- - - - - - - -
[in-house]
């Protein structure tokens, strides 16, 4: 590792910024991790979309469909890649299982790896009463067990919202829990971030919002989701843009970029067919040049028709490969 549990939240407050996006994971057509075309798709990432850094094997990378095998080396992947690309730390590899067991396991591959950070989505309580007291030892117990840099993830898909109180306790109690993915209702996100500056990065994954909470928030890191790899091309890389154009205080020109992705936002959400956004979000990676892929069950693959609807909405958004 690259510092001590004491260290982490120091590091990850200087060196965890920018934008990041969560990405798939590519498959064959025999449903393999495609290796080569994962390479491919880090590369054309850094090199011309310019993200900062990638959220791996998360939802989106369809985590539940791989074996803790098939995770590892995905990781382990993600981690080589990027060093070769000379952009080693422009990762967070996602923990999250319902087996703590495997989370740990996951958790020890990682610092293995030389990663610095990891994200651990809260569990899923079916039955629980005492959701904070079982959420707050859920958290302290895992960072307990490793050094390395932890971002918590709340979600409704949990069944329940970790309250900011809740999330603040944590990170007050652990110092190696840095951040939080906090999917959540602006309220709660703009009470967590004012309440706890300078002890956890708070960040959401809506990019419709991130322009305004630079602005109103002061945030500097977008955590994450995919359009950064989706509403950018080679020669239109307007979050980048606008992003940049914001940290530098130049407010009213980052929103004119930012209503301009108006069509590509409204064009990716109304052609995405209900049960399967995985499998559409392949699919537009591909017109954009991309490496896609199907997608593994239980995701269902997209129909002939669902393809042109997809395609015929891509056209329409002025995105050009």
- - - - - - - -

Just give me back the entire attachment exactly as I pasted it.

[in-house]
């Protein structure tokens, strides 16, 4: 590792910024991790979309469909890649299982790896009463067990919202829990971030919002989701843009970029067919040049028709490969 549990939240407050996006994971057509075309798709990432850094094997990378095998080396992947690309730390590899067991396991591959950070989505309580007291030892117990840099993830898909109180306790109690993915209702996100500056990065994954909470928030890191790899091309890389154009205080020109992705936002959400956004979000990676892929069950693959609807909405958004 690259510092001590004491260290982490120091590091990850200087060196965890920018934008990041969560990405798939590519498959064959025999449903393999495609290796080569994962390479491919880090590369054309850094090199011309310019993200900062990638959220791996998360939802989106369809985590539940791989074996803790098939995770590892995905990781382990993600981690080589990027060093070769000379952009080693422009990762967070996602923990999250319902087996703590495997989370740990996951958790020890990682610092293995030389990663610095990891994200651990809260569990899923079916039955629980005492959701904070079982959420707050859920958290302290895992960072307990490793050094390395932890971002918590709340979600409704949990069944329940970790309250900011809740999330603040944590990170007050652990110092190696840095951040939080906090999917959540602006309220709660703009009470967590004012309440706890300078002890956890708070960040959401809506990019419709991130322009305004630079602005109103002061945030500097977008955590994450995919359009950064989706509403950018080679020669239109307007979050980048606008992003940049914001940290530098130049407010009213980052929103004119930012209503301009108006069509590509409204064009990716109304052609995405209900049960399967995985499998559409392949699919537009591909017109954009991309490496896609199907997608593994239980995701269902997209129909002939669902393809042109997809395609015929891509056209329409002025995105050009």